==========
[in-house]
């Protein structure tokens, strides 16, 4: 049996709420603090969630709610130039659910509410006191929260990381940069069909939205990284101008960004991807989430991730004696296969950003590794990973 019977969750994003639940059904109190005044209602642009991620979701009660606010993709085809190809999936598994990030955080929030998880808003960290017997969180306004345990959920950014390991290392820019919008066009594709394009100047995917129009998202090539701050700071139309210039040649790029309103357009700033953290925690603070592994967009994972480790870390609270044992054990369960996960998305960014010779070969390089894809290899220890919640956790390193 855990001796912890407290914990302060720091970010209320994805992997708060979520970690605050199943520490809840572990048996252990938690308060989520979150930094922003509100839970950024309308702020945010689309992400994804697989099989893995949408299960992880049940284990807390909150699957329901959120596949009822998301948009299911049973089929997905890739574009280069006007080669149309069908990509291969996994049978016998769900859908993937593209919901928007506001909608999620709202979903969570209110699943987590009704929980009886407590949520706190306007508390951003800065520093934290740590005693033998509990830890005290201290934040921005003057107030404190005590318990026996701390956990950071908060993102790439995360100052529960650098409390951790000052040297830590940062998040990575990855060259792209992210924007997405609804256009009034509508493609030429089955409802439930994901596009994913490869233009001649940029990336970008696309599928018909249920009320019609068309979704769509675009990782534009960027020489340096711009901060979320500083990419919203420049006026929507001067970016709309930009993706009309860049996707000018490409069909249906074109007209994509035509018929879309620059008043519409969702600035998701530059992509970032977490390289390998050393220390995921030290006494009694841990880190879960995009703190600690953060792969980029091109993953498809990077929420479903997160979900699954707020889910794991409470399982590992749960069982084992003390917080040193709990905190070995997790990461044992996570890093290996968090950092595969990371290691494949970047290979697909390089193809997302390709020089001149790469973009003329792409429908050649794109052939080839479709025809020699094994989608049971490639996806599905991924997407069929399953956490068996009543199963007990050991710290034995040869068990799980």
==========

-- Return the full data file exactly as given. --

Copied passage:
[in-house]
């Protein structure tokens, strides 16, 4: 049996709420603090969630709610130039659910509410006191929260990381940069069909939205990284101008960004991807989430991730004696296969950003590794990973 019977969750994003639940059904109190005044209602642009991620979701009660606010993709085809190809999936598994990030955080929030998880808003960290017997969180306004345990959920950014390991290392820019919008066009594709394009100047995917129009998202090539701050700071139309210039040649790029309103357009700033953290925690603070592994967009994972480790870390609270044992054990369960996960998305960014010779070969390089894809290899220890919640956790390193 855990001796912890407290914990302060720091970010209320994805992997708060979520970690605050199943520490809840572990048996252990938690308060989520979150930094922003509100839970950024309308702020945010689309992400994804697989099989893995949408299960992880049940284990807390909150699957329901959120596949009822998301948009299911049973089929997905890739574009280069006007080669149309069908990509291969996994049978016998769900859908993937593209919901928007506001909608999620709202979903969570209110699943987590009704929980009886407590949520706190306007508390951003800065520093934290740590005693033998509990830890005290201290934040921005003057107030404190005590318990026996701390956990950071908060993102790439995360100052529960650098409390951790000052040297830590940062998040990575990855060259792209992210924007997405609804256009009034509508493609030429089955409802439930994901596009994913490869233009001649940029990336970008696309599928018909249920009320019609068309979704769509675009990782534009960027020489340096711009901060979320500083990419919203420049006026929507001067970016709309930009993706009309860049996707000018490409069909249906074109007209994509035509018929879309620059008043519409969702600035998701530059992509970032977490390289390998050393220390995921030290006494009694841990880190879960995009703190600690953060792969980029091109993953498809990077929420479903997160979900699954707020889910794991409470399982590992749960069982084992003390917080040193709990905190070995997790990461044992996570890093290996968090950092595969990371290691494949970047290979697909390089193809997302390709020089001149790469973009003329792409429908050649794109052939080839479709025809020699094994989608049971490639996806599905991924997407069929399953956490068996009543199963007990050991710290034995040869068990799980």